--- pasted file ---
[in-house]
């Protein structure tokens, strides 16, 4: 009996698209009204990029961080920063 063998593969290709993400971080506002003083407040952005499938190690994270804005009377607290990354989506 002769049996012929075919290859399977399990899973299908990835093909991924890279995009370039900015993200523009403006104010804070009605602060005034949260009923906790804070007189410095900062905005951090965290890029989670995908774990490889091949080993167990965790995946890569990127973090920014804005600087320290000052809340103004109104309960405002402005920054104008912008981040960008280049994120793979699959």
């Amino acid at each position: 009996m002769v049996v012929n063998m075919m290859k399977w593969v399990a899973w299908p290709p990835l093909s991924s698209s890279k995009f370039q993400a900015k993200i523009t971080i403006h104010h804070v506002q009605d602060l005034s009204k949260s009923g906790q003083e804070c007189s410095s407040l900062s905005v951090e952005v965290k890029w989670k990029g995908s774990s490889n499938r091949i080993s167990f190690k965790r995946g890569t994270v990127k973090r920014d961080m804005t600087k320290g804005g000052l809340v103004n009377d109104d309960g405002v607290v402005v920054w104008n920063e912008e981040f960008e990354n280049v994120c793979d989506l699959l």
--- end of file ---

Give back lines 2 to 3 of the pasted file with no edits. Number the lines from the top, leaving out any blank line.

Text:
């Protein structure tokens, strides 16, 4: 009996698209009204990029961080920063 063998593969290709993400971080506002003083407040952005499938190690994270804005009377607290990354989506 002769049996012929075919290859399977399990899973299908990835093909991924890279995009370039900015993200523009403006104010804070009605602060005034949260009923906790804070007189410095900062905005951090965290890029989670995908774990490889091949080993167990965790995946890569990127973090920014804005600087320290000052809340103004109104309960405002402005920054104008912008981040960008280049994120793979699959």
């Amino acid at each position: 009996m002769v049996v012929n063998m075919m290859k399977w593969v399990a899973w299908p290709p990835l093909s991924s698209s890279k995009f370039q993400a900015k993200i523009t971080i403006h104010h804070v506002q009605d602060l005034s009204k949260s009923g906790q003083e804070c007189s410095s407040l900062s905005v951090e952005v965290k890029w989670k990029g995908s774990s490889n499938r091949i080993s167990f190690k965790r995946g890569t994270v990127k973090r920014d961080m804005t600087k320290g804005g000052l809340v103004n009377d109104d309960g405002v607290v402005v920054w104008n920063e912008e981040f960008e990354n280049v994120c793979d989506l699959l």